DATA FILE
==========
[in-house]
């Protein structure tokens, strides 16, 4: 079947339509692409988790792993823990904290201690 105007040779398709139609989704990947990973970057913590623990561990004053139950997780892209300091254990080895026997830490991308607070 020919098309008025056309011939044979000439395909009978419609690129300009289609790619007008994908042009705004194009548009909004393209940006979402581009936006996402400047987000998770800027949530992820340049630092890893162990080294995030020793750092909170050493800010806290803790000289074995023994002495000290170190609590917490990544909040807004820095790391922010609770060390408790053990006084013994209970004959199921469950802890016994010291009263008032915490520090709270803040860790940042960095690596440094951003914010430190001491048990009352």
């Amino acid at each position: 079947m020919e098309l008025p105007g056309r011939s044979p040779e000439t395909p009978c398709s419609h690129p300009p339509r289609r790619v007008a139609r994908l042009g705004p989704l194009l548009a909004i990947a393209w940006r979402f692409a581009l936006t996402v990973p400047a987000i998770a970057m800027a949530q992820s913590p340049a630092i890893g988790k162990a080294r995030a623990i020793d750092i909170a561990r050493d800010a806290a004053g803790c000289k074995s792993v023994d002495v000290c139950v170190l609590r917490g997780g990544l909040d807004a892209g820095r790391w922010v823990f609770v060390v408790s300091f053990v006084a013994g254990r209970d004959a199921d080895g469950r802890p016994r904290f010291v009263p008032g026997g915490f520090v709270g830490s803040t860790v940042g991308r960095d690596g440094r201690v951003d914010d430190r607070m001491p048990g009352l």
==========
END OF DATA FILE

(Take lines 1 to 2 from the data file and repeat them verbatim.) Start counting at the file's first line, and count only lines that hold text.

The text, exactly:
[in-house]
């Protein structure tokens, strides 16, 4: 079947339509692409988790792993823990904290201690 105007040779398709139609989704990947990973970057913590623990561990004053139950997780892209300091254990080895026997830490991308607070 020919098309008025056309011939044979000439395909009978419609690129300009289609790619007008994908042009705004194009548009909004393209940006979402581009936006996402400047987000998770800027949530992820340049630092890893162990080294995030020793750092909170050493800010806290803790000289074995023994002495000290170190609590917490990544909040807004820095790391922010609770060390408790053990006084013994209970004959199921469950802890016994010291009263008032915490520090709270803040860790940042960095690596440094951003914010430190001491048990009352």